Pracinostat is an orally available histone deacetylase (HDAC) inhibitor that is being developed for advanced hematologic diseases such as myelodysplastic syndrome (MDS) and acute myeloid leukemia (AML). HDACs belong to a larger set of proteins collectively known as epigenetic regulators that can alter gene expression by chemically modifying DNA or its associated chromosomal proteins. Abnormal activity of these regulators is believed to play an important role in cancer and other diseases. There are currently two HDAC inhibitors, one oral and one injectable, approved by the FDA – both for the treatment of T-cell lymphoma.

Pracinostat has been tested in multiple Phase I and Phase II clinical trials in hematologic and solid tumor indications. Pracinostat has been generally well tolerated in more than 200
adult and pediatric patients and found to be generally well tolerated with readily manageable side effects often associated with drugs of this class, including fatigue. The results of these studies suggest that Pracinostat has potential best-in-class pharmacokinetic properties when compared to other oral HDAC inhibitors.

Pracinostat has demonstrated clinical evidence of single-agent activity in patients with AML and myelofibrosis. In a Phase I dose-escalation study, two out of 14 evaluable patients with AML (14%) achieved a complete remission (CR) lasting for more than 206 and 362 days, respectively. The results from this study were presented at the American Society of Hematology Annual Meeting in December 2010. In addition, data from a Phase II clinical trial of Pracinostat showed that eight out of 22 patients with intermediate or high-risk myelofibrosis (36%) demonstrated a clinical response, including two patients showing a clinical improvement (anemia response) and six patients experiencing some reduction in splenomegaly. These results were published in the September 2012 issue of Leukemia Research.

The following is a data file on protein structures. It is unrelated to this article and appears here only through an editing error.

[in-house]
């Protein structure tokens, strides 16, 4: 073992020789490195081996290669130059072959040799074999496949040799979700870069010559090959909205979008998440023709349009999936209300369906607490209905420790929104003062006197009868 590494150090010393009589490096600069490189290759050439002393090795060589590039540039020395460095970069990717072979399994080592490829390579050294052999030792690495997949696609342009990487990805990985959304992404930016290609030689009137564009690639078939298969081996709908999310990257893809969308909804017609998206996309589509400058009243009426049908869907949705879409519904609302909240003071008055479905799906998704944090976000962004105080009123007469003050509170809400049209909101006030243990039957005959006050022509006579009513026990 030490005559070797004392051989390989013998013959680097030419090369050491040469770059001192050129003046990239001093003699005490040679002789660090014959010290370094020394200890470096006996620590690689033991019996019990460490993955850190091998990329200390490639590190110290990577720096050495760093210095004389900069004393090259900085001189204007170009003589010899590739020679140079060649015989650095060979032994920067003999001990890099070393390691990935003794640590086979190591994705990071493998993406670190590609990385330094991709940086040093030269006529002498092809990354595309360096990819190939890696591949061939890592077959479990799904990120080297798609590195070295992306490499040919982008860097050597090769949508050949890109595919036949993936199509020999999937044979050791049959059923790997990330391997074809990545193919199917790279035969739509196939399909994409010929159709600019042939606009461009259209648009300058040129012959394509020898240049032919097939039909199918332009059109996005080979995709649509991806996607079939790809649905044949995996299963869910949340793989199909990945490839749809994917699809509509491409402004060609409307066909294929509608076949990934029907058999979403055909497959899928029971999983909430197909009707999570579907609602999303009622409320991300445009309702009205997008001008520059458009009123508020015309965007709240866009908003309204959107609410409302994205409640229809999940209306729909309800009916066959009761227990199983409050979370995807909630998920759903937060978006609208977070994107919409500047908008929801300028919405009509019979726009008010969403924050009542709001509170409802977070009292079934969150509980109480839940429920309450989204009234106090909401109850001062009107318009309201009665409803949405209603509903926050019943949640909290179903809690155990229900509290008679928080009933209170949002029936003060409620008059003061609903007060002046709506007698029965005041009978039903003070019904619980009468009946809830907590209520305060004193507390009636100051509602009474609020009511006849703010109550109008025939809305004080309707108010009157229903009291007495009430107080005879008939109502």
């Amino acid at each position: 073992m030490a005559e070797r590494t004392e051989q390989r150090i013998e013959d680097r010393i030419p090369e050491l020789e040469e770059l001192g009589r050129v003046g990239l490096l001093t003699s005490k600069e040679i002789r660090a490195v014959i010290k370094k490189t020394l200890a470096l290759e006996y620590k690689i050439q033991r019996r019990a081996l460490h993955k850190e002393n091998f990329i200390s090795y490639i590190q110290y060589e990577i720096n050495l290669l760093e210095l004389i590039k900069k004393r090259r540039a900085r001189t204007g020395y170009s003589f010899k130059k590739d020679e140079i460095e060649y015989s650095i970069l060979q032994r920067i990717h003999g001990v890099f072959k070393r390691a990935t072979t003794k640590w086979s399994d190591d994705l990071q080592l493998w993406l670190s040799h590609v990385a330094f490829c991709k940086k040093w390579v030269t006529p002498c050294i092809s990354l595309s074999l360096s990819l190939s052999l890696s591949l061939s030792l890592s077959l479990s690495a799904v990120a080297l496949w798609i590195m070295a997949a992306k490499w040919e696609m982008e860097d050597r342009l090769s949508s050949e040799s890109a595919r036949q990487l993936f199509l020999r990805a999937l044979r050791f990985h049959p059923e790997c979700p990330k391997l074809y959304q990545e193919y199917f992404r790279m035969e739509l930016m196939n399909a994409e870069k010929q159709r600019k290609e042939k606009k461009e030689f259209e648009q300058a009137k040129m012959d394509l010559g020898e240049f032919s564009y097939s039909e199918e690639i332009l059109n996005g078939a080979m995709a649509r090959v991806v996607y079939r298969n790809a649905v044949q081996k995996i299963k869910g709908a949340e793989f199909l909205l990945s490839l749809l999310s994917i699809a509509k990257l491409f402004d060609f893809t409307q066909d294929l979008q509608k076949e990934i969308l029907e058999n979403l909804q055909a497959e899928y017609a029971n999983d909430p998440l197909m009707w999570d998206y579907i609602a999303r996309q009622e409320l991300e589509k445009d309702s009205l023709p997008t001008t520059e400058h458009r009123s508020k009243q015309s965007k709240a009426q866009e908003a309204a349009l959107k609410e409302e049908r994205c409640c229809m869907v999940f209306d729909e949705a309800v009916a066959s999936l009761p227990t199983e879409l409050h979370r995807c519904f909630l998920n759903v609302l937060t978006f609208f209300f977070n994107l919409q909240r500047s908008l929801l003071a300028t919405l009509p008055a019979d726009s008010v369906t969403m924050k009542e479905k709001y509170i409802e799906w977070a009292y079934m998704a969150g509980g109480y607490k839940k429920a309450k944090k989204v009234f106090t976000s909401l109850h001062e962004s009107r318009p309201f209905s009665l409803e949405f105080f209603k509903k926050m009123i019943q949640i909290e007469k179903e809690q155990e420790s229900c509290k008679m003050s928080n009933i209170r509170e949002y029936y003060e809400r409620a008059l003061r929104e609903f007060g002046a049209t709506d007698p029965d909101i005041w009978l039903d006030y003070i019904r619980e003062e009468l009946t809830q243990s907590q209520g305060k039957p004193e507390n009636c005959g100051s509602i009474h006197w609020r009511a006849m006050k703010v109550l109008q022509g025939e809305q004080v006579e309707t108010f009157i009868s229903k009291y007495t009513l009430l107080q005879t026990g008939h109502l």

Pracinostat has also shown evidence of synergistic activity when used in combination with the hypomethylating agent Vidaza® (azacitidine) in patients with MDS. In December 2012, data from a pilot Phase II clinical trial of Pracinostat in combination with Vidaza in patients with advanced MDS were presented at the American Society of Hematology Annual Meeting. Data from nine patients treated at the MD Anderson Cancer Center showed an overall response rate (CR+CRi+PR) of 89%, including seven CRs. Combined with the results from an additional patient treated at the University of Wisconsin-Madison, another CR, the trial showed an overall response rate of 90% (nine out of 10). The combination of Pracinostat and Vidaza was well tolerated in the study. The most frequent side effects were nausea and fatigue.

We initiated a double-blinded, placebo-controlled Phase II clinical trial of Pracinostat in combination with Vidaza in intermediate-2 and high-risk patients with previously untreated MDS in June 2013. The multi-center trial is expected to enroll 100 patients with a one-to-one randomization. Completion of enrollment is anticipated by the third quarter of 2014, with topline data expected in the first quarter of 2015. The primary endpoint of the study is CR. Secondary endpoints include overall response rate, hematologic improvement, duration of response, progression-free survival, rate of leukemic transformation, overall survival and safety.

In addition, we have initiated two open-label, single-armed Phase II trials of Pracinostat, one in combination with Vidaza in elderly patients with AML who are not suited for intensive chemotherapy, and the other in combination with Vidaza or Dacogen® (decitabine) in patients with MDS who either failed to respond or maintain a response to a hypomethylating agent alone. Preliminary data from both open-label trials are anticipated by December 2014.

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